Imagine living in the 1900s as a professional photographer. People were overdressed, kids were running around the streets, not with knives or guns, but with sticks, chasing something crudely resembling a wheel. Yet, photographers everywhere were getting upset. Not only because of some "weekend warrior" undercutting them, but due to the fact that Kodak unveiled something that would forever shift the photographic market for decades to come...I'm talking of course, of the Box Brownie.
This little camera was released in the mid-1900s, and it forever changed the way society views photography as an art form. Gone, was the exclusivity of the photographer with his own portrait studio. Photography became accessible to the layman, wanting a quick snapshot of his family, of his new car, or of his lovely wife. All this, for a relatively low price and quick turnaround time. Suddenly the mysticism surrounding photography had disappeared as the masses became insta-photographers.
Let's fast forward a few years later. Ansel Adams invented and perfected the Zone System. Henri Cartier-Bresson took a photo of a guy skipping a puddle, and Jerry Uelsmann pulled a Dali in the form of a few film composites he created in the darkroom. Film photography became a pillar of our society. Even though it was more accessible to us than ever before, it still remained amongst a few as an exclusive and respected art form.
Then came the digital revolution.
Most photographers not wanting to adapt swore this was the death of photography. Yet, most photographers adapted and carried on producing incredible images. The advent of digital meant a quicker turn around time. Feeding the need for instant gratification in all of us. The old timers revolted. And swore they'd never convert.
I've been shooting on Canon 5D Mark II for the majority of my professional career as a photographer. And while there have been significant improvements in DSLR cameras over years, I've never felt the need to upgrade right away. Silly, you say? Sure, I love the latest addition to the Canon 5D line, but that first full frame I bought still gives me something no other camera can. I've been through so much with that camera and it always performed perfectly. We've been through hell and we made it back.
A month or so ago, I bought a new smartphone, jam packed with the latest sensor and features. While shooting a concert, I thought I'd take out the phone to see how it performs under the extreme conditions of a rock concert. Shooting at 1,600 ISO it performed better than my trusty Canon 5D Mark II. Sure, you say. Of course it would. It's almost a decade old.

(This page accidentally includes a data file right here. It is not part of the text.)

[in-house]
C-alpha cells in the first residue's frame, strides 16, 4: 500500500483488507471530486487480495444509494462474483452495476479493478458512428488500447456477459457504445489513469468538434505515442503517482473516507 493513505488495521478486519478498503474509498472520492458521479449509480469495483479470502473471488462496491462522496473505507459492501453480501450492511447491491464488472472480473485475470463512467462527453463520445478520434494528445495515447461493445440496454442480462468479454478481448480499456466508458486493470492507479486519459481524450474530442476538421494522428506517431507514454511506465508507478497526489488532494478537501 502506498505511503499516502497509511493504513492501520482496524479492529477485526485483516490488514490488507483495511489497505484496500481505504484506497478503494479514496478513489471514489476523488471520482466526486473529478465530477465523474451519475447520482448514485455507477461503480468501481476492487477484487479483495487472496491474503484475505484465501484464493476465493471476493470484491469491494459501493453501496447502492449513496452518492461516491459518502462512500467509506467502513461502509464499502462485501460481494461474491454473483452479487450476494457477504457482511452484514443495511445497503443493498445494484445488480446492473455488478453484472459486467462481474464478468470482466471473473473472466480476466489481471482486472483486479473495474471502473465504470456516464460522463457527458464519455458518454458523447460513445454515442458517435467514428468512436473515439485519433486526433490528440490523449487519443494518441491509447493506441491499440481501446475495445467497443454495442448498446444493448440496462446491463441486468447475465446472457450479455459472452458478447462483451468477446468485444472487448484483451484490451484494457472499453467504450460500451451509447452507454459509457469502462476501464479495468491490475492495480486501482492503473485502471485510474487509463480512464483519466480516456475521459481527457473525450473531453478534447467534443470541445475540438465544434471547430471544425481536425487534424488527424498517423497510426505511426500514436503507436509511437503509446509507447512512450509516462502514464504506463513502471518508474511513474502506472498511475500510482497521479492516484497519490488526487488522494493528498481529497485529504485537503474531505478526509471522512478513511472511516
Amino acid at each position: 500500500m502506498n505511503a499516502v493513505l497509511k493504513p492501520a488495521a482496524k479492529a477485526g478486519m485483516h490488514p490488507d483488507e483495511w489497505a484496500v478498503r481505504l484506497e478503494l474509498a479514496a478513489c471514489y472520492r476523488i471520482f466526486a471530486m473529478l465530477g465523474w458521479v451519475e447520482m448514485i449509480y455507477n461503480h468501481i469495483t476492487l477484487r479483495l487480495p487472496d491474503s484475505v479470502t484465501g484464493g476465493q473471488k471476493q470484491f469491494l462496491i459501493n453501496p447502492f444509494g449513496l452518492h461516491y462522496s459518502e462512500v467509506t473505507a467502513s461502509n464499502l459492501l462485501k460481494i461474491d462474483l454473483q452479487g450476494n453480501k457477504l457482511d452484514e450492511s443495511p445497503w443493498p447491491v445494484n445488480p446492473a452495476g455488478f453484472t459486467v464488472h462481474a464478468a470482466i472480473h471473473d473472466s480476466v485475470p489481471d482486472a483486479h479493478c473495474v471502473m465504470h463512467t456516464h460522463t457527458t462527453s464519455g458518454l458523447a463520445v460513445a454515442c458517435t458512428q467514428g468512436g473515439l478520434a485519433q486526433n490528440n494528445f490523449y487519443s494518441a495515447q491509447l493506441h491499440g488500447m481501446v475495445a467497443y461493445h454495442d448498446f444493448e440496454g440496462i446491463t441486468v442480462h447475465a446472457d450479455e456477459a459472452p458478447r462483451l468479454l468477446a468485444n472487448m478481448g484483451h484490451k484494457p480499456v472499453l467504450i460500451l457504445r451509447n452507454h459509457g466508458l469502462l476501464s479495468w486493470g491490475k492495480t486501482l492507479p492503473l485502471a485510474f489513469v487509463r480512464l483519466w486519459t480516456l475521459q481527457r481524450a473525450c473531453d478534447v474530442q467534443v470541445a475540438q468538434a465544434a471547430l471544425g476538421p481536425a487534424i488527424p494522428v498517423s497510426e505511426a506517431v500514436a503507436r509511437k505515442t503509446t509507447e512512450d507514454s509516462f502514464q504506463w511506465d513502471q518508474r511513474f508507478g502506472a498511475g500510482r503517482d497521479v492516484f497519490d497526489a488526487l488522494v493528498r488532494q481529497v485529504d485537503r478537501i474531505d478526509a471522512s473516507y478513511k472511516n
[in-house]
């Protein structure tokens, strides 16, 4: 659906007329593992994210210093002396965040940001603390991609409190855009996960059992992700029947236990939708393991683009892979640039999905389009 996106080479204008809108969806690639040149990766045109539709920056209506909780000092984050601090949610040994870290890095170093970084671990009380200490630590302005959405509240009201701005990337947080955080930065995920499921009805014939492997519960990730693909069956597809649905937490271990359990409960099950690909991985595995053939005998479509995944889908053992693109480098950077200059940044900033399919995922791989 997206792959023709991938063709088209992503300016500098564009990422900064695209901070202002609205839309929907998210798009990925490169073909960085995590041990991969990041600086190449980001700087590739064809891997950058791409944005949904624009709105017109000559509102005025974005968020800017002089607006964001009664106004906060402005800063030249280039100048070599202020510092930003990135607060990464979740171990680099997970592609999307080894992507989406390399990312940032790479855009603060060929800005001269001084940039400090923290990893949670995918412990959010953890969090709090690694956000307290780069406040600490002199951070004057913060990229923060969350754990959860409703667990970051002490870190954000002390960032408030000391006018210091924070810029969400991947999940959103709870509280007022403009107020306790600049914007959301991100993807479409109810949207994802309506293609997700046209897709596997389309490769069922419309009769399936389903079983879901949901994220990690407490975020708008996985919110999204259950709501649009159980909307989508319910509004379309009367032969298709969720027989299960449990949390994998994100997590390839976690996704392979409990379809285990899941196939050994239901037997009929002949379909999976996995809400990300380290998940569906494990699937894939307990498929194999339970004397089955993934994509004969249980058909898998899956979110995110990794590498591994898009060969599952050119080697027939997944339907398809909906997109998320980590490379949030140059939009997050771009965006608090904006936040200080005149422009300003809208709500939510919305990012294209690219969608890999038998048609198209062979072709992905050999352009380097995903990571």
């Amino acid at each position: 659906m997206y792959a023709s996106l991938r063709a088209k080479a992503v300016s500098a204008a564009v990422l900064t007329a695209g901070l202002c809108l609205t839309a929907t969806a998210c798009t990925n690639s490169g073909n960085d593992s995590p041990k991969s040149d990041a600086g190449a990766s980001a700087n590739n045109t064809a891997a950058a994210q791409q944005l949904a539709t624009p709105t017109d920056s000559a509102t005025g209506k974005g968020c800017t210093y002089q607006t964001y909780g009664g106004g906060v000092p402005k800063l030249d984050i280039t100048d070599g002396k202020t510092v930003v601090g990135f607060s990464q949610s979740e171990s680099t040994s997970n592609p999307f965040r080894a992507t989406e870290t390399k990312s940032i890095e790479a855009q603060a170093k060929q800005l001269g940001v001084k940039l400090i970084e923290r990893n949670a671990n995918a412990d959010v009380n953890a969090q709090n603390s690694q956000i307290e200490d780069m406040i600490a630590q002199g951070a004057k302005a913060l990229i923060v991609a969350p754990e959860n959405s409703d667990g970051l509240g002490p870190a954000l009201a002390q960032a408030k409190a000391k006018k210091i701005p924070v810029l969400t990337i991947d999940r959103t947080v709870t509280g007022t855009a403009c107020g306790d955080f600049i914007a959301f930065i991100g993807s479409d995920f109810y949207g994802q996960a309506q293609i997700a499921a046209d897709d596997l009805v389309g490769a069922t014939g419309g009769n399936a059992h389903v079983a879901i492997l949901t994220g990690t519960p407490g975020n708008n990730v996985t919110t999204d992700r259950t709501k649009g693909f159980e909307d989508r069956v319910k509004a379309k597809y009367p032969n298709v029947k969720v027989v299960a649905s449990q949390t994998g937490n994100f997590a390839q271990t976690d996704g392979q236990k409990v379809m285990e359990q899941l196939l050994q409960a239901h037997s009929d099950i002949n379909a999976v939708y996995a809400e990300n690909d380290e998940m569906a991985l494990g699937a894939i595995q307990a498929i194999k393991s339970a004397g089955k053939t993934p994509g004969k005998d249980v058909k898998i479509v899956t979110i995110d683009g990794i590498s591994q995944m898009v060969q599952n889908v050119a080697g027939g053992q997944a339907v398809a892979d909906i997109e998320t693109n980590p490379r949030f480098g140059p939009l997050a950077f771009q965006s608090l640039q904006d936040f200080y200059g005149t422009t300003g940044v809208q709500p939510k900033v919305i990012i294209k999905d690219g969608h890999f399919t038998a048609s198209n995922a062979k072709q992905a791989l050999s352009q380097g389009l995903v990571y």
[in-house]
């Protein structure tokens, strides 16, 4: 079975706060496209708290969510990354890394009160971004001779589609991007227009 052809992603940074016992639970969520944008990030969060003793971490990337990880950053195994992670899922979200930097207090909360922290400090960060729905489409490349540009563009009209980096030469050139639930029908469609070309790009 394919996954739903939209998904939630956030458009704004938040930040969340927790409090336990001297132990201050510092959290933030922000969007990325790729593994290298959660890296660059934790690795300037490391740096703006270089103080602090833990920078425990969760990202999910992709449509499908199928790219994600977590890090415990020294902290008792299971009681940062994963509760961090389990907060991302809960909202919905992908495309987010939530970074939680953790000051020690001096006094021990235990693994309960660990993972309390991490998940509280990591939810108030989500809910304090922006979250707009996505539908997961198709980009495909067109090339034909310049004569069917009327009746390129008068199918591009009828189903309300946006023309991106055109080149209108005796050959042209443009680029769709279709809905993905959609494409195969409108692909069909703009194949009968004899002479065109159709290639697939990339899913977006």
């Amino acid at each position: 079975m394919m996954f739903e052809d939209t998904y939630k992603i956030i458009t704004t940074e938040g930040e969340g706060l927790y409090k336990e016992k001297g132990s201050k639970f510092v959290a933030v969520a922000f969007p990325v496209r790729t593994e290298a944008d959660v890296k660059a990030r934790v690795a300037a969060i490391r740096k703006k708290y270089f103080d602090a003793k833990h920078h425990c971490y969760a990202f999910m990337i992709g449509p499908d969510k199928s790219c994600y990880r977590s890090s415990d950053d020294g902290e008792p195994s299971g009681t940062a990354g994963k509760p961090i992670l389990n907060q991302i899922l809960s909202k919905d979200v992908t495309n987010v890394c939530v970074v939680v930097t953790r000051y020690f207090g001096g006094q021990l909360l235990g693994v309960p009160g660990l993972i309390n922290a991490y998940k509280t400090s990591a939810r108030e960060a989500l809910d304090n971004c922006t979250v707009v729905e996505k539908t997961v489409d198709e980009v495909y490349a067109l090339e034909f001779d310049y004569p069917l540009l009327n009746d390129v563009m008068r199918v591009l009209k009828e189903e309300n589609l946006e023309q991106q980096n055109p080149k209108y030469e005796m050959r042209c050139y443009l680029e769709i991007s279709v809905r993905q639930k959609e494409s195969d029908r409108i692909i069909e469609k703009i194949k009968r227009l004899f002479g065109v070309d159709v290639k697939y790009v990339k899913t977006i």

Still, it wasn't my 5D. And while I was threatened by this small piece of machinery, it made me realize that this isn't the first time this has happened. Just like the 1900's when photographers felt threatened by the Box Brownie, I felt threatened by a device not even half that size. It just made me realize, this is not the age to be afraid.
This is the age where everything goes.
Nowadays, we have people shooting front covers of reputable magazines using the latest smartphones. Models with no photographic training are shooting campaigns we, as professional photographers wish we could shoot. We have cameras coming out with global shutters and sensors more sensitive than what the human eye can see. How on earth could we be threatened by this?
It reminds me of picking up my first digital camera. Some cheap 2-megapixel camera. I realized with this I could experiment and do things I haven't been able to do with the "outdated" technology we call film. I could immediately see the results and it wouldn't cost me a cent to experiment and shoot anything and everything. We could now easily create composites and multiple exposures just using software on our computers. But still, I felt a longing back to something I had known for years prior. And I wasn't the only one feeling this way.
Back in the day, we had the warm, comforting sounds that only a vinyl could create. It eventually evolved to tape and then switched over to digital format. Yet in the last few years reports came in that vinyl sales are actually overtaking CD sales.
This trend is not only limited to music. Dave Hill, the king of digital composites, shot some major campaigns using film in recent years. Harley Weir shot a Calvin Klein campaign entirely on film. Even David Bailey still swears by it.
And with all the digital advancements in our modern age. All the people swearing the death of photography is upon us, we still manage to carry on and produce amazing results. Not only did we adapt. We grew in our art form while not forgetting where it all started from.
So, if you'll excuse me, I'm off to the lab to go develop some film.